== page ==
Talk:Glorious Revolution

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Where was the name "The Glorious Revolution" first introduced? It does not appear in Night Watch. --Death 15:27, 29 May 2007 (CEST)

Really? Thud! mentions it; hard to believe there's nothing earlier.--Old Dickens 15:55, 29 May 2007 (CEST)

I'm pretty sure it's mentioned in Night Watch... --Sanity 16:59, 29 May 2007 (CEST)

I have a funny feeling Sam Vimes would ask 'what the bleeding hell was Glorious about it?' And I can't remember whether or not it's referred to as 'glorious' in Night Watch. --Knmatt 17:02, 29 May 2007 (CEST)

I believe it was called "The Glorious Twenty-Fifth of May". Some wizards were talking alternative history regarding same. --Pygmalion

Just a couple of thoughts that might be worth including in the Notes section.

Firstly the wearing of a lilac to commemorate the Glorious 25th seems reminiscent in some ways to the wearing of a poppy on November 11th to remember the fallen during wars (and more recently that includes a purple one for animals).

Secondly, On roundworld there was a Battle of Cable Street in 1936. Interesting to note the use of barricades by the protestors seems similar to the revolutionaries. The name 'Cable Street' also seems to link in with the Cable Street Particulars/Unmentionables who on Findthee Swing's page are described as 'pretty much the Gestapo of Ankh-Morpork' - the original Battle of Cable Street was against the British Union of Fascists led by Oswald Mosley. The association to Cable Street is mentioned on the page for the Cable Street Particulars - Might it be worth mentioning here as well?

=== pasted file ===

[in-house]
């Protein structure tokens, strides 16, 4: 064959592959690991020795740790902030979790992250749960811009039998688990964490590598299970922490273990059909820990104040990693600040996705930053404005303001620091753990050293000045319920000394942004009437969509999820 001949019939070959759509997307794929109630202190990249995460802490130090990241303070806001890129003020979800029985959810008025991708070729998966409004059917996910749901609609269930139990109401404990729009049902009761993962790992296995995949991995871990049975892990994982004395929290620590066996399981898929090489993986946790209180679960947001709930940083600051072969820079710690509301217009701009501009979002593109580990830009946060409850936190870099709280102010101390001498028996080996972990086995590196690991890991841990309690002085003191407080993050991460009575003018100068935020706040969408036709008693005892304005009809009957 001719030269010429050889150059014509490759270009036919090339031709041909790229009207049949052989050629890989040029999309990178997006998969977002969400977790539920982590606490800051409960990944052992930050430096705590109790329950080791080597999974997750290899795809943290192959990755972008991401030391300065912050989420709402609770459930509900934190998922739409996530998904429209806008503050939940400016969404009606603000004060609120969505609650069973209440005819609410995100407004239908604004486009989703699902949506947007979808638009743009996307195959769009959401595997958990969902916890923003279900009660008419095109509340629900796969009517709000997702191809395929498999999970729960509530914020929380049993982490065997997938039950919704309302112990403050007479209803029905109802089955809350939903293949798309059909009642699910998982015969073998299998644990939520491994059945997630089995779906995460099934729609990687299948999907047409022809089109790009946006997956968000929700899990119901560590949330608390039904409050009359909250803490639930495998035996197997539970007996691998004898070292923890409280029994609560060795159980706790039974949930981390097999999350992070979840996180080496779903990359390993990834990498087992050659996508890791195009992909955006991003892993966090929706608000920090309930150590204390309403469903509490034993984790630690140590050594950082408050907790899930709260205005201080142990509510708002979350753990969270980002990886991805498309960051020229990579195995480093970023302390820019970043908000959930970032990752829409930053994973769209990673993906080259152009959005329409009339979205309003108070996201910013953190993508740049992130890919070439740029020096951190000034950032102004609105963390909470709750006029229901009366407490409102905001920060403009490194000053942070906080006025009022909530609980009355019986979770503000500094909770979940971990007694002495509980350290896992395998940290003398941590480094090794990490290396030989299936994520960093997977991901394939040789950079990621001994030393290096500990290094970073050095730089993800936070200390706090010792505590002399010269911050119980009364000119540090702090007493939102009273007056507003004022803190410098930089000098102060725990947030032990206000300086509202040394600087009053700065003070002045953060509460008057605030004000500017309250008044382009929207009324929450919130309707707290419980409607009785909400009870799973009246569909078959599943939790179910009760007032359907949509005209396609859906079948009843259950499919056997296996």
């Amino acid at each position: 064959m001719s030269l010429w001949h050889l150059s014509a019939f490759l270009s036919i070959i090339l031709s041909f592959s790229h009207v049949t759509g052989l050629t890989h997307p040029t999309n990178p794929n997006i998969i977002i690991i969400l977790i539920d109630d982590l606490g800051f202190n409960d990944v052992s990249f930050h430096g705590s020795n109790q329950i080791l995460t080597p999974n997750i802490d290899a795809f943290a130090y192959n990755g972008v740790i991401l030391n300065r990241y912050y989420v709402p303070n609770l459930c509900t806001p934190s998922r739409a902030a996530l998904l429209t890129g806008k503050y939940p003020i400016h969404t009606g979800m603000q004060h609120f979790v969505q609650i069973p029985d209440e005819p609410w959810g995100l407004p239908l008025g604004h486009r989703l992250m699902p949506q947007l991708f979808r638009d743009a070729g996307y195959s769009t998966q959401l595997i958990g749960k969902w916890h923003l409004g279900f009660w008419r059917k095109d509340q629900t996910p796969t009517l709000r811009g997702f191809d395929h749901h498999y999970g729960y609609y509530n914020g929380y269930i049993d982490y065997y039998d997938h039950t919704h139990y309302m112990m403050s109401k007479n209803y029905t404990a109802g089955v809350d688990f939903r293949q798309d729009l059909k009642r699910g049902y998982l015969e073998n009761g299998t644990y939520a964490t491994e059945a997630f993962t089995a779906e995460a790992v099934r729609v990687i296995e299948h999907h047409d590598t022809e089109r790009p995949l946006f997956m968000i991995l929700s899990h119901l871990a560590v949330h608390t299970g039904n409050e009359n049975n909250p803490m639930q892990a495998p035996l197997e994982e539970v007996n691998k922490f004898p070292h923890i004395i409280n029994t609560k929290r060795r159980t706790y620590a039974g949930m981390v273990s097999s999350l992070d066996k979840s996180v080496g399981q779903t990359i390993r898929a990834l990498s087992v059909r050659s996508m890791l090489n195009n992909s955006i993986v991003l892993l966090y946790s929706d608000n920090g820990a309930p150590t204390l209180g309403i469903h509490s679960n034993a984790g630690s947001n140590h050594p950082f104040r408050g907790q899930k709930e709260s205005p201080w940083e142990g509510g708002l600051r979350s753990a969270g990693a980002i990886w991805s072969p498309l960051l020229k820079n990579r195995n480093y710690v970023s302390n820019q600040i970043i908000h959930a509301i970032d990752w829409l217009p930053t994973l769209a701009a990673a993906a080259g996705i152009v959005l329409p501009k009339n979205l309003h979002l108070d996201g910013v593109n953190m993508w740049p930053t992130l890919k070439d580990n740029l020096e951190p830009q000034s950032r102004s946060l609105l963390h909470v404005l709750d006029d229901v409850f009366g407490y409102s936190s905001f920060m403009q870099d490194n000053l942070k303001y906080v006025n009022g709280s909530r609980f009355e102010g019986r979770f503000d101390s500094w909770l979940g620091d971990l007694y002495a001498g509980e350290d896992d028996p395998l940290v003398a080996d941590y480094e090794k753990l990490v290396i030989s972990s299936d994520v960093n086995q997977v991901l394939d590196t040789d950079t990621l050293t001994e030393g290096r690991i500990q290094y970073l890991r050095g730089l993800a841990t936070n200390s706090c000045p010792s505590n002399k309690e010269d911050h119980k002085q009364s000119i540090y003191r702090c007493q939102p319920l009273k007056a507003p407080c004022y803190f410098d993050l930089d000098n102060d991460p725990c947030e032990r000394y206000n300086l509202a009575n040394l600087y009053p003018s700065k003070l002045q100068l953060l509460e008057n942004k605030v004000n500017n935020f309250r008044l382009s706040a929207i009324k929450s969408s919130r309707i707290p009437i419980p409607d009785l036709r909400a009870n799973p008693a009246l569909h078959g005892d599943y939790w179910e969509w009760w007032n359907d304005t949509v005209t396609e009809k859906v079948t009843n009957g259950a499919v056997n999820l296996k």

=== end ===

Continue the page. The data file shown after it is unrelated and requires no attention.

Thirdly,the wearing of a lilac was inspired by a historic battle in which combatants wore carrots on their helmets to help to identify one another (and useful as a nourishing snack for later). Something similar happened in Wales - according to wikipedia:

According to one legend, King Cadwaladr of Gwynedd ordered his soldiers to identify themselves by wearing the vegetable on their helmets in an ancient battle against the Saxons that took place in a leek field.

And of course the leek shares the benefit of being edible. The mention of carrots also brings to mind a possible reason for naming a certain Captain --Verity (talk) 00:27, 27 November 2013 (GMT)